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I have a table in MS Access, which has the following data to be exported to excel

  1. Release numbers
  2. Test cases
  3. Results

After exporting to Excel I want to have distinct release numbers as rows starting from A2 and distinct test case name as columns starting from B1. There might be couple thousands records. Then each cell will be set to result tag. Additionally will need some fancy coloring/bordering stuff.

The question - is it possible to do this using VBA in Access and if yes what is the way to go? Any hint, sample, example, resource would be appreciated... I've googled but the most thing I came accross is DoCmd.TransferSpreadsheet or DoCmd.OutputTo which I believe will not do what I want. Saw some examples with CreateObject("Excel.Application") but not sure what are limitations and performance using this way.

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up vote 1 down vote accepted

Yes, there are many cases when the DoCmd.TransferSpreadsheet command is inadaquate.

The easiest way is to reference the Excel xx.x Object model within Access (Early Binding). Create and test your vba export function that way. Then once you are satisfied with your output, remove the Excel object model reference, then change your objects to use use Late Binding using CreateObject. This allows you to easily have other machines that are using different versions of Excel/Access to use it just the same.

Here is a quick example:

Sub ExportRecordsetToExcel(outputPath As String, rs As ADODB.Recordset)
'exports the past due report in correct formattig to the specified path

On Error GoTo handler:

    Const xlUP              As Long = -4162 'excel constants if used need to be referenced manually!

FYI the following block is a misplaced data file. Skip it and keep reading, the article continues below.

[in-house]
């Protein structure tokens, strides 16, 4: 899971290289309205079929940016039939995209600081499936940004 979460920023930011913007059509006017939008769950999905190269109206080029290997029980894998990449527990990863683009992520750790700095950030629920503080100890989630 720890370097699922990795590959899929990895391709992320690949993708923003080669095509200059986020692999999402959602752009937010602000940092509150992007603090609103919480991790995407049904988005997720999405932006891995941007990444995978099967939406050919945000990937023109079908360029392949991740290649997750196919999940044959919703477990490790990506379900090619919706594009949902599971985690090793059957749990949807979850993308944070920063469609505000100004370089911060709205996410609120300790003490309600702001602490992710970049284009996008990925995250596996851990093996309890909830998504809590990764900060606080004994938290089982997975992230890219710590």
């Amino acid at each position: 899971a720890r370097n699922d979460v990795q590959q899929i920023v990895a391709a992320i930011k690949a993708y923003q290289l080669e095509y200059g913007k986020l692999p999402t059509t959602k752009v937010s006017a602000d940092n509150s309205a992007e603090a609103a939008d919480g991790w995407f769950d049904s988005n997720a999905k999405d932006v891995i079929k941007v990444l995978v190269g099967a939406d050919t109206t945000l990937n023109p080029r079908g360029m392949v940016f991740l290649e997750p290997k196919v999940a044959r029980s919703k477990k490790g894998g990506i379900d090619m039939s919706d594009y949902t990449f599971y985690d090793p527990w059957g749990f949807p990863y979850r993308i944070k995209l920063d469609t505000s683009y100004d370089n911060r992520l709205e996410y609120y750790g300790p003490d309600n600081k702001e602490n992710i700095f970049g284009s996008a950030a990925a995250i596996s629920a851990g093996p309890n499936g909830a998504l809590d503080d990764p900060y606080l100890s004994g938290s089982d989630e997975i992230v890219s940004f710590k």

Dim oExcel              As Object
    Dim oBook               As Object
    Dim oSheet              As Object
    Dim row                 As Long

    If rs.BOF And rs.EOF Then
        Exit Sub 'no data to write
    Else
        rs.MoveFirst
    End If

    row = 1

    Set oExcel = CreateObject("Excel.Application")
    oExcel.Visible = False 'toggle for debugging

    Set oBook = oExcel.Workbooks.Add 'default workbook has 3 sheets

    'Add data to cells of the first worksheet in the new workbook.
    Set oSheet = oBook.worksheets(1)

    Do While rs.EOF = False

        oSheet.range("A" & row).value = rs.Fields("MyField").value

        'increase row
        row = row + 1
    Loop

    oBook.SaveAs (outputPath)

'tidy up, dont leave open excel process
    Set oSheet = Nothing
    Set oBook = Nothing
    oExcel.Quit
    Set oExcel = Nothing
Exit Sub
handler:

    'clean up all objects to not leave hanging processes
End Sub
share|improve this answer
    
I think you are leading to exactly the way I want. Does the example you brought represents early or late binding? I read that for Early Binding you can just put Excel control into Access form and then reference it, however wasn't able to find it in the list of ActiveX controls from within MS Access, although it's installed. Also are you aware of any practical limitations on number of records I can export using this method? Thx! – Pablo Apr 15 '11 at 22:58
    
Late binding is for use when you don't won't your app to break if you install it on a machine with a different version of Excel, or with Excel installed in a different location. As to early binding allowing dropping of Excel controls on an Access form, I don't know if that's possible, but would recommend against it even if it were, as it's just not going to be reliable (for the same reason you want to use late binding). – David-W-Fenton Apr 18 '11 at 5:04
    
@micheal: You will still run into any native excel limitation as far as rows on a sheet, number of columns, ect. Along with everything @david said. Early binding allows you to use the intellisense in the VBA Editor, which is nice for developing. Late binding is more robust for deployment as it looks up the ProgID from the registry as opposed to a static filepath. – Fink Apr 18 '11 at 14:07

I don't know if it would work for your case, but you might try adding the VBA code to an Excel document rather than the Access database. Then you could refresh the data from the Excel file and add the formatting there much easier. Here is one example:

http://www.exceltip.com/st/Import_data_from_Access_to_Excel_%28ADO%29_using_VBA_in_Microsoft_Excel/427.html

(Or see other examples at http://www.exceltip.com/exceltips.php?view=category&ID=213)

Again, it may not work for your case, but it may be an option to consider. Essentially, instead of pushing from Access, you would pull from Excel.

share|improve this answer
    
In my case it will not be the best solution unfortunately... but nice approach, will keep in mind for future. thx! – Pablo Apr 15 '11 at 16:35

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